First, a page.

Bakkt: First capital raise complete
Bakkt looks forward after a bellwether year
I am pleased to confirm that we have completed our first round of funding of $182.5 million from 12 partners and investors who, like us, believe in the future of digital assets.
The partners and investors in the first round include Boston Consulting Group, CMT Digital, Eagle Seven, Galaxy Digital, Goldfinch Partners, Alan Howard, Horizons Ventures, Intercontinental Exchange, Microsoft's venture capital arm, M12, Pantera Capital, PayU, the fintech arm of Naspers, and Protocol Ventures. Our work today is centered on driving institutional access for digital assets, along with merchant and consumer uses, and we're already expanding on this vision, collaborating with great companies like Starbucks in these efforts.
We'll share details as the New Year unfolds, but as our COO Adam White and I work through Bakkt's 2019 objectives, we are focused on opportunities to provide new infrastructure, including the industry's first institutional grade regulated exchange, clearing and warehousing services for physical delivery and storage.
To that end, our team has been working closely with the Commodity Futures Trading Commission for the better part of 2018. At an industry level, regulatory approval for physically delivered and warehoused bitcoin will establish and amplify the voice of U.S. authorities as the digital asset market evolves globally. We have filed our applications and the timing for approval is now based on the regulatory review process. You may have seen the recent Wall Street Journal article — "First Futures Contract to Pay Out in Bitcoin Poised for Green Light" — noting Bakkt's ongoing work with the CFTC.
Clearing firms and customers have continued to join us as we work toward CFTC approval. We made great progress in December, and we'll continue to onboard customers as we await the 'green light.'
We have worked to build new markets and products many times before. Those of us building Bakkt have earned our stripes by helping advance markets in once-nascent asset classes, from energy to credit derivatives and, now, bitcoin. The path to developing new markets is rarely linear: progress tends to modulate between innovation, dismissal, reinvention, and, finally, acceptance. Each step, whether part of discovery or adversity, ultimately strengthens the product. Twenty years ago, it was controversial to suggest that commodities or bonds could trade electronically on a screen, and many steps were required for that evolution to play out.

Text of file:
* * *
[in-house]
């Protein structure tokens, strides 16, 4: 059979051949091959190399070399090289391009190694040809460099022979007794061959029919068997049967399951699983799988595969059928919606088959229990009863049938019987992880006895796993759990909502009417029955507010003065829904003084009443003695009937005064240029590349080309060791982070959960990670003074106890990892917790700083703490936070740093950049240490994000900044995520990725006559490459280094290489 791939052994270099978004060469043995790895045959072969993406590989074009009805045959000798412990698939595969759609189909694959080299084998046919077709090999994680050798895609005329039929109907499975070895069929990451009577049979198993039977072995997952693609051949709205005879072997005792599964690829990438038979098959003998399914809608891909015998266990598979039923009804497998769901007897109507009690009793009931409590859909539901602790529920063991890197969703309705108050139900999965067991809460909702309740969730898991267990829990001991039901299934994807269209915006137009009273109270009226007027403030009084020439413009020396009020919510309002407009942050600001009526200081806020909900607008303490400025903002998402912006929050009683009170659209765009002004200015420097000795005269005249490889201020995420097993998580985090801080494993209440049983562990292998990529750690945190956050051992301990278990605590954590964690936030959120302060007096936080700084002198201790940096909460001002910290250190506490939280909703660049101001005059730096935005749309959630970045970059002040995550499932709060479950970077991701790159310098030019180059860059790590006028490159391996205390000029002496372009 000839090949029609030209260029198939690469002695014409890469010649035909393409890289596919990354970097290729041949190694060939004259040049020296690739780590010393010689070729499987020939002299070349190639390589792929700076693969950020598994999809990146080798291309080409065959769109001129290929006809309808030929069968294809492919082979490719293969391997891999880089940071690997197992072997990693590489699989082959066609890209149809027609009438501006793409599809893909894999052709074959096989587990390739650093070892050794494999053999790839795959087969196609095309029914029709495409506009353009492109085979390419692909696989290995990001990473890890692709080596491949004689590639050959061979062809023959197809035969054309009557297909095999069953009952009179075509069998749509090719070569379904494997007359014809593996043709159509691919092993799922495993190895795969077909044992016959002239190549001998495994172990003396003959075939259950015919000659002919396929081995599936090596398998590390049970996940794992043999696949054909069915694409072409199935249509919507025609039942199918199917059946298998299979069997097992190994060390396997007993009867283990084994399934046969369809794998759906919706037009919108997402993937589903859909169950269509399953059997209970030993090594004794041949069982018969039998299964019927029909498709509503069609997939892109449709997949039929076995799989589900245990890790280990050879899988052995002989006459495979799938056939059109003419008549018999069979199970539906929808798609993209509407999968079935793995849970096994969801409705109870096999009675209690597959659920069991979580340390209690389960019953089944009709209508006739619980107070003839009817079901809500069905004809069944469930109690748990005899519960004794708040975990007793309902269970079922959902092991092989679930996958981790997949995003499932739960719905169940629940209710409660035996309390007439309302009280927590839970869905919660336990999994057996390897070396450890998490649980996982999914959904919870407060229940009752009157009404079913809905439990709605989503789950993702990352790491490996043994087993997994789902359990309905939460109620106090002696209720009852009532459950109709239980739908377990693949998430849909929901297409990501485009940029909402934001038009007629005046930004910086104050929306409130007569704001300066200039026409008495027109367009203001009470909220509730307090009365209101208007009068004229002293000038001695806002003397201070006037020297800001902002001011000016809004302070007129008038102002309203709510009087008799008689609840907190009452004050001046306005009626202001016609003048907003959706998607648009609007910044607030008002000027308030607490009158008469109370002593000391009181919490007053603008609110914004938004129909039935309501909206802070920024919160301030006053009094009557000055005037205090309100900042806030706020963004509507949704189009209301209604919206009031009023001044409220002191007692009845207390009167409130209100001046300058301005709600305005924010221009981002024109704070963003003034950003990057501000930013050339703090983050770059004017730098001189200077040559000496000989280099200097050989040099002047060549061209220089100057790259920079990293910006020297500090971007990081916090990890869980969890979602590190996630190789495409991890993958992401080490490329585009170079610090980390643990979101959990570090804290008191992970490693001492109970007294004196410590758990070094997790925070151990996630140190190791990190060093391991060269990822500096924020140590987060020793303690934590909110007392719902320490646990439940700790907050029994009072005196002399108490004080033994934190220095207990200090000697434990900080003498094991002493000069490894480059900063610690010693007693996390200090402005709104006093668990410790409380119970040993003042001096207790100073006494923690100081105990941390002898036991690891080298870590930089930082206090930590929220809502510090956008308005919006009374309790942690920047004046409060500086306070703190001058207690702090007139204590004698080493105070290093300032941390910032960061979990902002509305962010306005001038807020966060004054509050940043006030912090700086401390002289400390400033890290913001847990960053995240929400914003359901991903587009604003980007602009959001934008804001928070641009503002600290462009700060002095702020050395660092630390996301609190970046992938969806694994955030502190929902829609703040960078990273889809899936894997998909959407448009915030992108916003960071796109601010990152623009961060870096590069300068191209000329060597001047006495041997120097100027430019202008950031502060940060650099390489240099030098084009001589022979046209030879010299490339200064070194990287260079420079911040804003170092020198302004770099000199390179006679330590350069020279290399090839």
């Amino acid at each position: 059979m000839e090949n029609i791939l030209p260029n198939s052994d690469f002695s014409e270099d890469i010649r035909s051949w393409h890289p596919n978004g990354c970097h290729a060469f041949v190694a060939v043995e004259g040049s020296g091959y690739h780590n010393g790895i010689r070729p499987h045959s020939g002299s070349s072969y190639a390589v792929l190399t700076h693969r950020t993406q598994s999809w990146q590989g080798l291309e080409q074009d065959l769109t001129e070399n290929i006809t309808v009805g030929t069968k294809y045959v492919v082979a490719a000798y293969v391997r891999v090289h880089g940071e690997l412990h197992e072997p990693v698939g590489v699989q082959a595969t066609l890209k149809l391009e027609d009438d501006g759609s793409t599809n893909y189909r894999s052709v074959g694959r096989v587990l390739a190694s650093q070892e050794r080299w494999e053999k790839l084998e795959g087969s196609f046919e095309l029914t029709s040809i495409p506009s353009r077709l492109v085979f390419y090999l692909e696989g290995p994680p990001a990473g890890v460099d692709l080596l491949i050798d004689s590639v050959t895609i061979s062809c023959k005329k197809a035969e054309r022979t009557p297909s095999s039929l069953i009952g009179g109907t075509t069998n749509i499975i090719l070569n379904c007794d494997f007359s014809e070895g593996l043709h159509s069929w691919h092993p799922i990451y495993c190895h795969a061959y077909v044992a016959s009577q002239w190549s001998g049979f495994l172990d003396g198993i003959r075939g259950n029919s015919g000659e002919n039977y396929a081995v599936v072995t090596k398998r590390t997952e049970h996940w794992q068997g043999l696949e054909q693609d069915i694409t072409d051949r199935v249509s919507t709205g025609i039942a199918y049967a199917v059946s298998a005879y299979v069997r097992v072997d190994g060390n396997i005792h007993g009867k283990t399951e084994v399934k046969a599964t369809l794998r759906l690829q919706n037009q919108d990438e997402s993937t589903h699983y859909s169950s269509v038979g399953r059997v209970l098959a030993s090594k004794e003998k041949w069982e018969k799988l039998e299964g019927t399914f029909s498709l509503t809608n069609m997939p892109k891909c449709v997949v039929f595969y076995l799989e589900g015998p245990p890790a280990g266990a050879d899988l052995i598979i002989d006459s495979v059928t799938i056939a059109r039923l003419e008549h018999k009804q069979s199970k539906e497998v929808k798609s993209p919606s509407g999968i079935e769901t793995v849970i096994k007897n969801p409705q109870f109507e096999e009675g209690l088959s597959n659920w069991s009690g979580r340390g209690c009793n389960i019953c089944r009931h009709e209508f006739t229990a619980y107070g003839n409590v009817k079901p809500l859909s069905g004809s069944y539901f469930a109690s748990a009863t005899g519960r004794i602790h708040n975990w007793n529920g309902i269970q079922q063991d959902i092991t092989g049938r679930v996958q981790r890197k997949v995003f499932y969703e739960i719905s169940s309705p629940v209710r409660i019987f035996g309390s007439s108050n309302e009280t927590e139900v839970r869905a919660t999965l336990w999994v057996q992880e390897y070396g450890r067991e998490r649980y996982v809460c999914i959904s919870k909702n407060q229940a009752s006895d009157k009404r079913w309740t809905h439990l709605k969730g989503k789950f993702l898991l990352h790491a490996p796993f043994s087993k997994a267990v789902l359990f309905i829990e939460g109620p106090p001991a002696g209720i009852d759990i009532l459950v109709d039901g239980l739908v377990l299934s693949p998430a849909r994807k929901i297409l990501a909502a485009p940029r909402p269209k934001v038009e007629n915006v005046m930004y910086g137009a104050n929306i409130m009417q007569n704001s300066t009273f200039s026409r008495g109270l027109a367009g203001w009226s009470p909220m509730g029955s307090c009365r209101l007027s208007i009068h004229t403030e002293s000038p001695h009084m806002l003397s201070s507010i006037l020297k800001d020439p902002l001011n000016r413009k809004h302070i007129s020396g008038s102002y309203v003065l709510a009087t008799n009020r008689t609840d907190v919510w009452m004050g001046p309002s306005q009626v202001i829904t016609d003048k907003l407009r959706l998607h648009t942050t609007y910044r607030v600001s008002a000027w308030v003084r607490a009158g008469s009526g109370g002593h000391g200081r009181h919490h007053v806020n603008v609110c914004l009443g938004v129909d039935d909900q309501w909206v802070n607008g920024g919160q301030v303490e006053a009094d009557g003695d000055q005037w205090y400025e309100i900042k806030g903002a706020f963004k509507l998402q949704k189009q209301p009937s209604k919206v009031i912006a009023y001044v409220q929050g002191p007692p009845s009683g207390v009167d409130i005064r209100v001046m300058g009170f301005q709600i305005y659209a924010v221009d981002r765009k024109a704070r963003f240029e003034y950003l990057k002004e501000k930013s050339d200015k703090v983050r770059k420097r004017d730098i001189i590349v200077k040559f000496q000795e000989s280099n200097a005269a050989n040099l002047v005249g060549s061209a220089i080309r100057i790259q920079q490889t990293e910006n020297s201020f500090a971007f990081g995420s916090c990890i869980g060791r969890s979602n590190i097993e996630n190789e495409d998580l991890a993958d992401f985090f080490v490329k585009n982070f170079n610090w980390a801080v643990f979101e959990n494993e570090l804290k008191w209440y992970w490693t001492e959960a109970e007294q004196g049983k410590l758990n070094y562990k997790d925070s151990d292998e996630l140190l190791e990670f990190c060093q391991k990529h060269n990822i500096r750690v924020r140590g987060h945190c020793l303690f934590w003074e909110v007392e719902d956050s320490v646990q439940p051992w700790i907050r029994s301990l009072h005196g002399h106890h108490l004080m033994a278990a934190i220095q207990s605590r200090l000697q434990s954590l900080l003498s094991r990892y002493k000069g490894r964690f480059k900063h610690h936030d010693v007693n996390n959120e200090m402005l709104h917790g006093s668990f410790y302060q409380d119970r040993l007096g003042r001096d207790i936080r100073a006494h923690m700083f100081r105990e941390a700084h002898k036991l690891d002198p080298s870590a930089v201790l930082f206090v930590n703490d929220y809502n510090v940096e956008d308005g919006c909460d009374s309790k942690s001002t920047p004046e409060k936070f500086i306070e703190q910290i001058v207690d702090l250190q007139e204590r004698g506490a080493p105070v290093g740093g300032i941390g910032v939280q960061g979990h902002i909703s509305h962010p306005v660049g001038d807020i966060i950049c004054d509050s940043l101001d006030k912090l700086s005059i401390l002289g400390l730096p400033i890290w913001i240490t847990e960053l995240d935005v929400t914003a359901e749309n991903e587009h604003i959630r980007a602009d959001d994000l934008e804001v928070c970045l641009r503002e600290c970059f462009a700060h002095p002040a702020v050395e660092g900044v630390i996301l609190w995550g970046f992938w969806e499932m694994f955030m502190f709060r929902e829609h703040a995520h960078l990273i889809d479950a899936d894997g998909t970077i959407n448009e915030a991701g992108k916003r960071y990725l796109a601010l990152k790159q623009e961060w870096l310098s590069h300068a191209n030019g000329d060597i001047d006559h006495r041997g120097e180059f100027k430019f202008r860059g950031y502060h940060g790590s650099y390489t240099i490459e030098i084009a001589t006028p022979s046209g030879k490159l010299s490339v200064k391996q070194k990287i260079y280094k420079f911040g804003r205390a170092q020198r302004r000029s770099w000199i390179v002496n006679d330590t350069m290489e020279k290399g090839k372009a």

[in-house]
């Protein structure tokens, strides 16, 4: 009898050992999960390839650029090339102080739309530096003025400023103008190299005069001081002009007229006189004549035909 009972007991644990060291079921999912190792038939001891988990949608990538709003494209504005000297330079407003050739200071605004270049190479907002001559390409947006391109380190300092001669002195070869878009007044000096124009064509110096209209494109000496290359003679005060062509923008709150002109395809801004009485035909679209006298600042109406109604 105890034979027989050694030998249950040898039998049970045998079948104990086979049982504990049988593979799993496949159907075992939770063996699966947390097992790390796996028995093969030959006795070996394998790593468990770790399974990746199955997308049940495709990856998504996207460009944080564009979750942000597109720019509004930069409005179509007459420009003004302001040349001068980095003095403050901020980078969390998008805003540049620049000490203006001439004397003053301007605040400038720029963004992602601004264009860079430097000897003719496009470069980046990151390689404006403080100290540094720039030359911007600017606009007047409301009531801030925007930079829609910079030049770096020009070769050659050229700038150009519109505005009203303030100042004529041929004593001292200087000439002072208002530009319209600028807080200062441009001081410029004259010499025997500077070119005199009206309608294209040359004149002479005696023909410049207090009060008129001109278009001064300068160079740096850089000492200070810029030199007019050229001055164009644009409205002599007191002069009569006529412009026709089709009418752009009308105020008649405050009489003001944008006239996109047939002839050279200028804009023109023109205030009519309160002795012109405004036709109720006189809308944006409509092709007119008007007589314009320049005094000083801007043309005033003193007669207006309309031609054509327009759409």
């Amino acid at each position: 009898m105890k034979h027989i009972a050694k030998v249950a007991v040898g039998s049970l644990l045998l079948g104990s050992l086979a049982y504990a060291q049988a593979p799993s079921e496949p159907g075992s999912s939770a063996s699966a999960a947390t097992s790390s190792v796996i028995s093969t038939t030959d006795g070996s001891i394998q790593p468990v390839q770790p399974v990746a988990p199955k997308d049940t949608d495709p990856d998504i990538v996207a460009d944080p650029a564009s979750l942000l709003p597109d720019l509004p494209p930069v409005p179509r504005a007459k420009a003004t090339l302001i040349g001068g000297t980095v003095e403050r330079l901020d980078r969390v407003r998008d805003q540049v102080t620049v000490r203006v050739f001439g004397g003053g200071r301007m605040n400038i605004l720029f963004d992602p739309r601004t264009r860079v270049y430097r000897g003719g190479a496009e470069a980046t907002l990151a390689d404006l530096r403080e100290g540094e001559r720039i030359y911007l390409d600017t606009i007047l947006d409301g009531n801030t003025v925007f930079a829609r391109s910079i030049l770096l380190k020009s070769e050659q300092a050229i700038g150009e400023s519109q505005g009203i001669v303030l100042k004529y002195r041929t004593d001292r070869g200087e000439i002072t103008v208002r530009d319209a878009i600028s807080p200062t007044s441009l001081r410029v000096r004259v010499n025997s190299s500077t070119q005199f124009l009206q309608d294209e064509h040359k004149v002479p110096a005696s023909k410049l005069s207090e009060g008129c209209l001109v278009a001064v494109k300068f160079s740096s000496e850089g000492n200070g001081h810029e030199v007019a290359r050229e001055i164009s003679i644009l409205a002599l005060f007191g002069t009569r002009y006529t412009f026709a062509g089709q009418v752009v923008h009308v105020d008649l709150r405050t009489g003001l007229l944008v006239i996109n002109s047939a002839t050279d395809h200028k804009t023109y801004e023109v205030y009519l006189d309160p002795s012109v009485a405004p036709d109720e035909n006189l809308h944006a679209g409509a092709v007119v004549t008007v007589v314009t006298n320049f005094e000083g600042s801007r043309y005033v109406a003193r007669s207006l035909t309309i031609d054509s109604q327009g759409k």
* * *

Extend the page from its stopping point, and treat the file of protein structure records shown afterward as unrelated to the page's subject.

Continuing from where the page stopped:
Notably, 2018 was the most active year for crypto in its brief ten-year history. This was evidenced by rising investment in distributed ledger technology and digital assets, as well as by blockchain network metrics such as daily bitcoin transaction value and active addresses. Yet, these milestones tend to be overshadowed by the more narrow focus on bitcoin's price, which has been seen by some, as a proxy for the potential of the technology.
It's worth noting that major technology shifts prior to 2000, such as the advent of cell phones in 1980's and commercializing the internet in the 1990's, didn't develop with the scrutiny of real-time digital headlines and tweets. While access to information as technology innovation occurs is extremely valuable, the risk is a "marking to market" of innovations before they have a chance to mature. Few innovations reached their full potential in their first decade of development.
At Bakkt, we're focused on the work required, both near- and long-term, to evolve the applications for digital assets. Market quality, regulation, scale, security and utility are critical for establishing a strong foundation where innovation can flourish. Our first step is to establish the trust and infrastructure that builds confidence and grows participation at the institutional and merchant level. This is work that needs to be done, and we are excited to be part of this effort on a global scale as 2019 begins.